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British Racing’s Community Engagement grew by 44% in 2021 despite pandemic Image

British Racing’s Community Engagement grew by 44% in 2021 despite pandemic

Tuesday, 11 January 2022

British Racing’s community activity grew by 44% throughout 2021 despite the challenges due to the pandemic according to the industry’s Directory of Community Engagement and Education Activity. A number of new programmes, workforce development opportunities and community support were just some of the factors that contributed to this increase.

The Racing Foundation supported many of the new programs introduced in 2021. These include the Riding a Dream Academy, which supports talented riders from under-represented communities; Autism in Racing, which aims to promote equality, diversity and inclusion for autistic people at all levels in racing and the Racing Media Academy, which will give students from diverse backgrounds training and placements within racing media.

The Racing Foundation funded ‘National Racehorse Week’ took place in September 2021 with 132 racing yards welcoming over 600 young people via Racing to School. Meanwhile, Greatwood and Retraining of Racehorses piloted a new way to involve and engage the public with racehorses, by taking former racehorse Ouzbeck to a care home in Marlborough.

Other activity included the Sunflower Lanyard Scheme, which recognise and offer assistance for racegoers with hidden disabilities and a United Against Racism event at Lingfield Park with Take the Rein. Pride month was celebrated with the ‘Rainbow Laces’ campaign, alongside promoting the new ‘Racing is Everyone’s Sport’ messaging. The Racing Foundation was proud to add its signature to the Industry Commitment to Diversity and Inclusion which formalises horseracing’s approach to Diversity and Inclusion.

Within workforce development, the British Racing School and the Racing Foundation launched the Kickstart Programme where government-funded working opportunities were offered industry-wide with tailored support for both racing organisations and the kickstarters themselves.

The sport made significant progress within fundraising, with the Betting and Gaming Council donating £1.25 million from the Britannia Stakes’ profits to Marie Curie, Prostate Cancer UK, the three Armed Forces charities and Care radio. The WellChild Gold Cup raised over £200,000, and riders in York’ Macmillan Charity raised over £150,000. The Magnolia Cup at Goodwood raised £230,000 for SmartWorks, whilst the Burrow Seven syndicate raised their total donated to the MND Association to £100,000.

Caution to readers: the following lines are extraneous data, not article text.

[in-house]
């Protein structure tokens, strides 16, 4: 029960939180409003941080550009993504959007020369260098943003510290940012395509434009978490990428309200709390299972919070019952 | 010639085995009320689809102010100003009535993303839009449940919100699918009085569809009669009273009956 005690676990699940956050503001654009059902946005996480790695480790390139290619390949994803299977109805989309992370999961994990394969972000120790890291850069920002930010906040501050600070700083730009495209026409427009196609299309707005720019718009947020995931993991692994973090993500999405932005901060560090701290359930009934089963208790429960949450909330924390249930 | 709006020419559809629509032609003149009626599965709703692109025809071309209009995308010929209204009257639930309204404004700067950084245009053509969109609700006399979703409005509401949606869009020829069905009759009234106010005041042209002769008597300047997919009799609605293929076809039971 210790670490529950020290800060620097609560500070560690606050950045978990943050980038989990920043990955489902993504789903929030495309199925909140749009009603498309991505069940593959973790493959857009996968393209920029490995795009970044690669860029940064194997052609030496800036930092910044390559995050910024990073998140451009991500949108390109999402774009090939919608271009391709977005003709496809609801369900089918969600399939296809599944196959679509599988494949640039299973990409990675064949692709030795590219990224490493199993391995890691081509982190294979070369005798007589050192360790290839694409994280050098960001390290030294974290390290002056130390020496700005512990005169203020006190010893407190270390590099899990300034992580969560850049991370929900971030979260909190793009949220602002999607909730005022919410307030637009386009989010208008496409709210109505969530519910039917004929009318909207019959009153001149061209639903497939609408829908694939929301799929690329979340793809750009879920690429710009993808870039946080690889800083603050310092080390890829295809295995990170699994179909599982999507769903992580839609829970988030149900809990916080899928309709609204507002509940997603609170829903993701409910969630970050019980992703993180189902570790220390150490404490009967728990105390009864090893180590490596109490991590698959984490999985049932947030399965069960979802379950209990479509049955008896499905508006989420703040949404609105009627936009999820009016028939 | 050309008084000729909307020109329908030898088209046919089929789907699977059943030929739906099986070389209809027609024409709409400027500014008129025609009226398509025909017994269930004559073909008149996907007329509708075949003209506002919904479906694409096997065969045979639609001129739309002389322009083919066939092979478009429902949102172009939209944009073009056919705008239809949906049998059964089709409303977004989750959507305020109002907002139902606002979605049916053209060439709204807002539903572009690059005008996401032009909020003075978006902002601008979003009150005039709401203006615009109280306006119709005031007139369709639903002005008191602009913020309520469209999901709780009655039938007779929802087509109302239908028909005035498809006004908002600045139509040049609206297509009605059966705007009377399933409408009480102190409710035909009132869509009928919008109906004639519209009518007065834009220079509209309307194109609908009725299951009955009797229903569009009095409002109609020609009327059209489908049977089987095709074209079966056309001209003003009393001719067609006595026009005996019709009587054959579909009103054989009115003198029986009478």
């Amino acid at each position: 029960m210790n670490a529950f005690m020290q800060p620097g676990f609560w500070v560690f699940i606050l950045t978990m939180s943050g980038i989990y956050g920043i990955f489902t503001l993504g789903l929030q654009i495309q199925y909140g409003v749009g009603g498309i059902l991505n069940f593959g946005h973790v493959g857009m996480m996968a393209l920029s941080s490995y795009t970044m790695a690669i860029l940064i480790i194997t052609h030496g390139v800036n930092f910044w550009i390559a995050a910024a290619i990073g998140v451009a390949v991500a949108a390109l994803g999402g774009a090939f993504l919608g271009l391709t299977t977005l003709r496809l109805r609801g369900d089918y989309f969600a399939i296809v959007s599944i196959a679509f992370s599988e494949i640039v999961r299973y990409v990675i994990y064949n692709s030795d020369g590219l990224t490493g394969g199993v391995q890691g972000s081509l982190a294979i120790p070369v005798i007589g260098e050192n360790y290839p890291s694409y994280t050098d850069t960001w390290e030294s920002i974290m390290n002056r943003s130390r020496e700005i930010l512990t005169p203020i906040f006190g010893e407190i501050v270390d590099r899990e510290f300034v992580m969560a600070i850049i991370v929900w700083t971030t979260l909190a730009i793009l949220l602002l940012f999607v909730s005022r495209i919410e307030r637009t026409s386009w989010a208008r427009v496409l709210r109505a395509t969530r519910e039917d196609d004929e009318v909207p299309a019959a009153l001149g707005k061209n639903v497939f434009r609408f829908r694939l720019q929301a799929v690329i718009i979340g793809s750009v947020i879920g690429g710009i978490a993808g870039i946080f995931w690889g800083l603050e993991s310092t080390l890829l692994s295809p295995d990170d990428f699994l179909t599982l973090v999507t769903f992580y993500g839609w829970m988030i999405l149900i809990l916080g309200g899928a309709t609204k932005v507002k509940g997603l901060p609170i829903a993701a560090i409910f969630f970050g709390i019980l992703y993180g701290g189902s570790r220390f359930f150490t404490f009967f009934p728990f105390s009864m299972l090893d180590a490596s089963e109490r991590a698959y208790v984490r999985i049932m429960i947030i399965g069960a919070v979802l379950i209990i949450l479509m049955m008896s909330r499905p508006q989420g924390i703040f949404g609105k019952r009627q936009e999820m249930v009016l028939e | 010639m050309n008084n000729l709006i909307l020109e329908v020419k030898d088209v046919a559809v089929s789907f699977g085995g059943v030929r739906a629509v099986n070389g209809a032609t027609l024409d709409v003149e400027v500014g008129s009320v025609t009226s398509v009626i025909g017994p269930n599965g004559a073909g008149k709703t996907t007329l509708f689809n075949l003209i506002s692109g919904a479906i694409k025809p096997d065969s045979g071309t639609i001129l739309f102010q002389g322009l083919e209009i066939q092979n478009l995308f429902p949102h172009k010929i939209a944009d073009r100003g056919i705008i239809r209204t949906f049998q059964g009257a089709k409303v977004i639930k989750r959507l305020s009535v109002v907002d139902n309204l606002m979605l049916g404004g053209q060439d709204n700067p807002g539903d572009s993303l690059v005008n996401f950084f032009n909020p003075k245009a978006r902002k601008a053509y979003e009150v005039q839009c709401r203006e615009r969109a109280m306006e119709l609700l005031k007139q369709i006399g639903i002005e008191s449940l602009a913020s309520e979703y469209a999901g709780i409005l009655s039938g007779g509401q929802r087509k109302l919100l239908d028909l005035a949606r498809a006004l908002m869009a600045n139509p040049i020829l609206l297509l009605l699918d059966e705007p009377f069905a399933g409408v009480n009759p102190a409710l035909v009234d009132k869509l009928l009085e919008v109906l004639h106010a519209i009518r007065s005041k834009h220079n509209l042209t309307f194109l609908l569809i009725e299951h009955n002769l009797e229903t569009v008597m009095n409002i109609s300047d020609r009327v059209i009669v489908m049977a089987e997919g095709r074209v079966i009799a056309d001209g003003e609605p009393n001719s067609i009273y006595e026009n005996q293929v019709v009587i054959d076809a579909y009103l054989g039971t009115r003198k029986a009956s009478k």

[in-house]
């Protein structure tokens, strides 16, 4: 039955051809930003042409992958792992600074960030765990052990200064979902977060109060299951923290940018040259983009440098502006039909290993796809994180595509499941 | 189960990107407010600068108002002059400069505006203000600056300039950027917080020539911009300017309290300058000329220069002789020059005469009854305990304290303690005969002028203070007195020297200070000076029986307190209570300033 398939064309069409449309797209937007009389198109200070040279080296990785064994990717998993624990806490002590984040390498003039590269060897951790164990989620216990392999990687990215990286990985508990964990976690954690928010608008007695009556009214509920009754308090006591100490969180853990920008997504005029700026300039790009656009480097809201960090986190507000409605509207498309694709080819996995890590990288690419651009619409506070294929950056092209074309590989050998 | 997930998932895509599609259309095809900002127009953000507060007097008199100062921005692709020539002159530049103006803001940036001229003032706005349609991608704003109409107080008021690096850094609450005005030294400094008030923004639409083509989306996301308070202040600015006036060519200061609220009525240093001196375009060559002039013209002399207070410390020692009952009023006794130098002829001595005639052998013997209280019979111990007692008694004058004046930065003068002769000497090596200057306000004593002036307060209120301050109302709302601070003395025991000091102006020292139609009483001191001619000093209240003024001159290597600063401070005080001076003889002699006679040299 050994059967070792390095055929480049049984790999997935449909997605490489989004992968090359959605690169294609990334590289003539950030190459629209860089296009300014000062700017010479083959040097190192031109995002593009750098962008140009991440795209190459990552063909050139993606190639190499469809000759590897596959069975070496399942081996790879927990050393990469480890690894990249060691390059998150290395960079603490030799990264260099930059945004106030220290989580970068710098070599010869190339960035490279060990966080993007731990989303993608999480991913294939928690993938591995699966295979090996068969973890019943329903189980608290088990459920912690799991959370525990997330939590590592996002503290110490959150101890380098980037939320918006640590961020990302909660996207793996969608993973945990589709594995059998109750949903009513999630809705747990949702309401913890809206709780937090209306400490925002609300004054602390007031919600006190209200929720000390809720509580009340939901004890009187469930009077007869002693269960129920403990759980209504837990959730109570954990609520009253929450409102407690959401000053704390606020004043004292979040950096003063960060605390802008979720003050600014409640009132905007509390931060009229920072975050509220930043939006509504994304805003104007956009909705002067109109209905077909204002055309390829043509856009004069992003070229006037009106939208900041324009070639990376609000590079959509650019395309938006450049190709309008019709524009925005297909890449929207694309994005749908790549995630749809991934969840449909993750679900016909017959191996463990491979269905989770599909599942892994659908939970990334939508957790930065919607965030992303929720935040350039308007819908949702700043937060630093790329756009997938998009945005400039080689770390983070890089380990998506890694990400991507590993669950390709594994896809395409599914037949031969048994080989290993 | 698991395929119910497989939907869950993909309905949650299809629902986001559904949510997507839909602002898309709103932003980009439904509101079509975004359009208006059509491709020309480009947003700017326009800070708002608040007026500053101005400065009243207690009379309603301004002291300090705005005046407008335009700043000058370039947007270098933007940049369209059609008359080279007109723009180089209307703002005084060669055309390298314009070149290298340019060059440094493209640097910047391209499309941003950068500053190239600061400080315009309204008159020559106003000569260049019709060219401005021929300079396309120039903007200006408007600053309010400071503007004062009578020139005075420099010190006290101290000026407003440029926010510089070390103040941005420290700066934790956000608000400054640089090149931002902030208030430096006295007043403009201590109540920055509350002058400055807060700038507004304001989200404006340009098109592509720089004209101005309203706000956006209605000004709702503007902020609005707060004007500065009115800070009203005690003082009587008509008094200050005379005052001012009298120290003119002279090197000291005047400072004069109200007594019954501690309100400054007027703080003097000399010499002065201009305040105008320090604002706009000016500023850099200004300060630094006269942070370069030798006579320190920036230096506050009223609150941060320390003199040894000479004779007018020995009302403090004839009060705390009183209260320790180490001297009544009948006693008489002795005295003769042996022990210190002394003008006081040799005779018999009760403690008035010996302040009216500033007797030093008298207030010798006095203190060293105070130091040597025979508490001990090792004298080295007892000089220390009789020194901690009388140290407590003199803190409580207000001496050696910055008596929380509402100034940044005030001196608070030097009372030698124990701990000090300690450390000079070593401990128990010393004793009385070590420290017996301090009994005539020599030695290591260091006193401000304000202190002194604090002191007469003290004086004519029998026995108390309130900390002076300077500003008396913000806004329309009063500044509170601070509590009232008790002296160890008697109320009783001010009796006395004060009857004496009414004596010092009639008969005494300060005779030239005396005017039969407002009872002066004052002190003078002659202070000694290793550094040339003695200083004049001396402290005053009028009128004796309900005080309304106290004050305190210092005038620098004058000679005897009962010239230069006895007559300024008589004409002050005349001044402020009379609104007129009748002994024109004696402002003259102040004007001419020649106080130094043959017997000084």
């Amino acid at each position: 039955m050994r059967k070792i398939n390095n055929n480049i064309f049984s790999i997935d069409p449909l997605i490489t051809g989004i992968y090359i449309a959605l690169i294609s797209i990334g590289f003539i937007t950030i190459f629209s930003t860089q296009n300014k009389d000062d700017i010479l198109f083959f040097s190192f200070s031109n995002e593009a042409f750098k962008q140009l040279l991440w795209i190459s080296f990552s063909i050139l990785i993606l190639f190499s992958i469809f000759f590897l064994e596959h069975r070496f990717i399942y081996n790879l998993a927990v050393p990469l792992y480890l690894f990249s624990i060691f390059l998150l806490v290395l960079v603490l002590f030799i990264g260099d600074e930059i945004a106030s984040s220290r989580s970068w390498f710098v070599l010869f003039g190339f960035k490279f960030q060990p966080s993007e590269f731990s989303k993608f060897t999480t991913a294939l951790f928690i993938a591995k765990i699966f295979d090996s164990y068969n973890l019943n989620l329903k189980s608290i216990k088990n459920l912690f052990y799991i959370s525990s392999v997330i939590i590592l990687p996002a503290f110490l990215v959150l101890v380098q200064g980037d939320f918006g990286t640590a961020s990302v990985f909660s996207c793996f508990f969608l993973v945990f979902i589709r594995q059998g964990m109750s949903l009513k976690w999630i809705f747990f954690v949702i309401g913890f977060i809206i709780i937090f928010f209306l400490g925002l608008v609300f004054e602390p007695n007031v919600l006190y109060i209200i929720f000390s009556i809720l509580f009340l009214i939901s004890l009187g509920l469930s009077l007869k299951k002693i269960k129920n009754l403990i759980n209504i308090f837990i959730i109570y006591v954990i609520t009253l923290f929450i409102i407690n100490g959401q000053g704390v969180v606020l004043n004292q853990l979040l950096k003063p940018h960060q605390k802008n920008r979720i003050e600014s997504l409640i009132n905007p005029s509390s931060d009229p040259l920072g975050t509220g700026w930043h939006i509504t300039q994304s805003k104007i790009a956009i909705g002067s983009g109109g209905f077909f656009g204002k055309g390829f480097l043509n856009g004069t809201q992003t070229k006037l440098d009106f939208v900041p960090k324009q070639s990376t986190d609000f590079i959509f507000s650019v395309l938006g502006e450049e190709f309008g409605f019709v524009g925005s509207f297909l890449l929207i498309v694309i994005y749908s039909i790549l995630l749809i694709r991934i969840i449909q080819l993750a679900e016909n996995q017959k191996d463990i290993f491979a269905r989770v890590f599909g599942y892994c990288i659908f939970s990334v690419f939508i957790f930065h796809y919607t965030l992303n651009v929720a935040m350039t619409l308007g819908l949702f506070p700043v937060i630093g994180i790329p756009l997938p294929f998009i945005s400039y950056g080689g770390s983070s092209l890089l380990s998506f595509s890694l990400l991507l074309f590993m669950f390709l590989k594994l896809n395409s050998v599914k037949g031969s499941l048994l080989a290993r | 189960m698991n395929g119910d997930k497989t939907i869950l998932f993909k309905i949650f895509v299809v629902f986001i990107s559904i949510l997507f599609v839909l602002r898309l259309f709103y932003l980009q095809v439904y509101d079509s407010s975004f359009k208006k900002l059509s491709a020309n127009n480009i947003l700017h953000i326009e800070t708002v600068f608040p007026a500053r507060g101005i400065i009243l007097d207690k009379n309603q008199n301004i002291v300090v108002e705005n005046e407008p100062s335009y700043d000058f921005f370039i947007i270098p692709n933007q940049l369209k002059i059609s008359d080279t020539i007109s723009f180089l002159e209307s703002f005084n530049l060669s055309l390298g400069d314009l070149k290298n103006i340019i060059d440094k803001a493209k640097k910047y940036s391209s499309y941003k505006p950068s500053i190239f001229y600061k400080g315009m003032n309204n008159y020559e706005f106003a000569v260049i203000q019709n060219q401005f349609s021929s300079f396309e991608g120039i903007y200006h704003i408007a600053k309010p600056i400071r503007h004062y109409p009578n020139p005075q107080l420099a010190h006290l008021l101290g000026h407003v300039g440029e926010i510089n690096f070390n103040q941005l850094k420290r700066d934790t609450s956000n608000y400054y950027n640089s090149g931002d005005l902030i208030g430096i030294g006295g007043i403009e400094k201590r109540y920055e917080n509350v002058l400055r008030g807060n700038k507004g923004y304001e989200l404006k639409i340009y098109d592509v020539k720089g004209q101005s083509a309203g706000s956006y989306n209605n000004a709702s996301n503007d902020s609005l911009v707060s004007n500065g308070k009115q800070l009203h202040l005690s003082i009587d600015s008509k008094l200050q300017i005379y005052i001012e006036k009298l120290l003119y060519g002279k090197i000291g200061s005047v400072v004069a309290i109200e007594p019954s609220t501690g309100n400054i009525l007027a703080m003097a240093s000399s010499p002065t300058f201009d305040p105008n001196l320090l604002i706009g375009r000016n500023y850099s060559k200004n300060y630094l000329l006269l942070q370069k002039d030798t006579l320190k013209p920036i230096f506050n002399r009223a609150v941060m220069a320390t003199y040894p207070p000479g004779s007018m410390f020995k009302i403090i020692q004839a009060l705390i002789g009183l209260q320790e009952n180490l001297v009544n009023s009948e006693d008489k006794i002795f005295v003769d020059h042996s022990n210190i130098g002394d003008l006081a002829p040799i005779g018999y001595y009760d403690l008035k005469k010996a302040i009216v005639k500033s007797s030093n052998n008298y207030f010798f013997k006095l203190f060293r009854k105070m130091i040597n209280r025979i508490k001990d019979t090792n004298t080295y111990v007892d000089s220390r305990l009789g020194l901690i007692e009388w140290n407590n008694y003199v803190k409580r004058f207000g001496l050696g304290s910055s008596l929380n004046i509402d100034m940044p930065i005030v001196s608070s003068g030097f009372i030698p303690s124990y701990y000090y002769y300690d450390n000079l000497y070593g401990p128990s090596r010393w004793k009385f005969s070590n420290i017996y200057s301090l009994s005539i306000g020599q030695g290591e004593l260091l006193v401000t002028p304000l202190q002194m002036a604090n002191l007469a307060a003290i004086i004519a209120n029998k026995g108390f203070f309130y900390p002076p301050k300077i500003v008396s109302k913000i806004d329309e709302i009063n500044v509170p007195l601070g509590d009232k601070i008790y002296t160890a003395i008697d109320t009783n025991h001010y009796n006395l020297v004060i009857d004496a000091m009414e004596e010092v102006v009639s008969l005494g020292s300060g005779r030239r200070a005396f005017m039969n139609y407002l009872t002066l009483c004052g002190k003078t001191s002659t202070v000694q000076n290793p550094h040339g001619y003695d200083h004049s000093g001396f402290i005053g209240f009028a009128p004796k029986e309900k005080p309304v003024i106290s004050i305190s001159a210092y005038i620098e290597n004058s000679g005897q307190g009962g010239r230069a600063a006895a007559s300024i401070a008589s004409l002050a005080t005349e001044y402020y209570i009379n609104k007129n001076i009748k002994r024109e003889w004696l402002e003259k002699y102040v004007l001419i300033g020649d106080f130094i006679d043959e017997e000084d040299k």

More than a quarter of UK racecourses served as vaccination hubs in 2021.

In a partnership with Blue Light Card, over 35,000 tickets will be gifted by British Racing to key and emergency workers in 2022. Racing Together’s Directory of Community Engagement and Education Activity celebrated it’s one year anniversary by listing 147 organisation’s community activities – highlighting the diversity and local focus within this work.

The future of community engagement within horseracing involves an ambitious plan to further community engagement and education activity. Racing Together will help those connected to the sport and ensure racing’s sustainability within this area whilst helping racing organisations to recover from the impact of the pandemic. Racing to School will reach its 200,000th beneficiary in March 2022. New pathways will be created to reach young people from all backgrounds and settings will bring together the efforts of different charities and organisations alongside planning celebrations for the Queen’s Platinum Jubilee as a community asset.

“Racing Together, the umbrella partnership for community‐facing activity, is pleased to report that the challenges of the pandemic are being met with a determined and creative response by the sport, which continues to give back a range of voluntary support to help its communities, many struggling in the crisis,” said John Blake from Racing Together.

“There are ambitious plans in motion for 2022 across many partnerships and key issues, such as education, mental and physical health, and connecting the public to the very best attributes and opportunities the sport offers – to both humans and horses. This work is now fundamental to how the sport creates a sustainable future within society.”

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